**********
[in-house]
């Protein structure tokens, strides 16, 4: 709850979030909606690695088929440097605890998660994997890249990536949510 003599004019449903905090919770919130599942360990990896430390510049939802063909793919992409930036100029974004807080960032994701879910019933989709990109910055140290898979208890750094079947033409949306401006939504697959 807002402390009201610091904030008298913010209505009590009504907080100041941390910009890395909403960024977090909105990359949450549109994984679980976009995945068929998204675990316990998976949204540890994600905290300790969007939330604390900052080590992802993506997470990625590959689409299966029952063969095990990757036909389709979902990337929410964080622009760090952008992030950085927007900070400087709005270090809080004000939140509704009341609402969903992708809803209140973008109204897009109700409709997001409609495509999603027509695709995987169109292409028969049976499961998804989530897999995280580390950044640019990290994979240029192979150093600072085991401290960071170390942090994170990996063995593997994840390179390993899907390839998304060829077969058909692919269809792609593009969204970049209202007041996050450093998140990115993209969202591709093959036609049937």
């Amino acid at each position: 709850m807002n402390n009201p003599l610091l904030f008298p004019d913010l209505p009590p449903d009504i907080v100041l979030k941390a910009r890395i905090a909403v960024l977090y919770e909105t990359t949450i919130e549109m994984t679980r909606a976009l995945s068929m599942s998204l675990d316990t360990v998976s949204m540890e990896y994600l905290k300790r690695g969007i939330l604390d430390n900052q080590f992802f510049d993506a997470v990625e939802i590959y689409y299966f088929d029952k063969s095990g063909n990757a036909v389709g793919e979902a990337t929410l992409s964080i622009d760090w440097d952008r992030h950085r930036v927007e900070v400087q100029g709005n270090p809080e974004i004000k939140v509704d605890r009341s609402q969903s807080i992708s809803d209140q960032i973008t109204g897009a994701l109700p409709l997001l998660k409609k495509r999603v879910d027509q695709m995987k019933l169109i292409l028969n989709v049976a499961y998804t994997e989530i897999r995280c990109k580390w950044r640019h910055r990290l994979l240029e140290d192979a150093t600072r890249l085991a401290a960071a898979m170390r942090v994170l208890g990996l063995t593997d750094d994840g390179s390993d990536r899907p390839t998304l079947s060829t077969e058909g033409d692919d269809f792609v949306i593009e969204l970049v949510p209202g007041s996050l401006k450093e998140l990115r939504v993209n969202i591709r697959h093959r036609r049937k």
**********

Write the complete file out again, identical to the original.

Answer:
[in-house]
């Protein structure tokens, strides 16, 4: 709850979030909606690695088929440097605890998660994997890249990536949510 003599004019449903905090919770919130599942360990990896430390510049939802063909793919992409930036100029974004807080960032994701879910019933989709990109910055140290898979208890750094079947033409949306401006939504697959 807002402390009201610091904030008298913010209505009590009504907080100041941390910009890395909403960024977090909105990359949450549109994984679980976009995945068929998204675990316990998976949204540890994600905290300790969007939330604390900052080590992802993506997470990625590959689409299966029952063969095990990757036909389709979902990337929410964080622009760090952008992030950085927007900070400087709005270090809080004000939140509704009341609402969903992708809803209140973008109204897009109700409709997001409609495509999603027509695709995987169109292409028969049976499961998804989530897999995280580390950044640019990290994979240029192979150093600072085991401290960071170390942090994170990996063995593997994840390179390993899907390839998304060829077969058909692919269809792609593009969204970049209202007041996050450093998140990115993209969202591709093959036609049937």
């Amino acid at each position: 709850m807002n402390n009201p003599l610091l904030f008298p004019d913010l209505p009590p449903d009504i907080v100041l979030k941390a910009r890395i905090a909403v960024l977090y919770e909105t990359t949450i919130e549109m994984t679980r909606a976009l995945s068929m599942s998204l675990d316990t360990v998976s949204m540890e990896y994600l905290k300790r690695g969007i939330l604390d430390n900052q080590f992802f510049d993506a997470v990625e939802i590959y689409y299966f088929d029952k063969s095990g063909n990757a036909v389709g793919e979902a990337t929410l992409s964080i622009d760090w440097d952008r992030h950085r930036v927007e900070v400087q100029g709005n270090p809080e974004i004000k939140v509704d605890r009341s609402q969903s807080i992708s809803d209140q960032i973008t109204g897009a994701l109700p409709l997001l998660k409609k495509r999603v879910d027509q695709m995987k019933l169109i292409l028969n989709v049976a499961y998804t994997e989530i897999r995280c990109k580390w950044r640019h910055r990290l994979l240029e140290d192979a150093t600072r890249l085991a401290a960071a898979m170390r942090v994170l208890g990996l063995t593997d750094d994840g390179s390993d990536r899907p390839t998304l079947s060829t077969e058909g033409d692919d269809f792609v949306i593009e969204l970049v949510p209202g007041s996050l401006k450093e998140l990115r939504v993209n969202i591709r697959h093959r036609r049937k």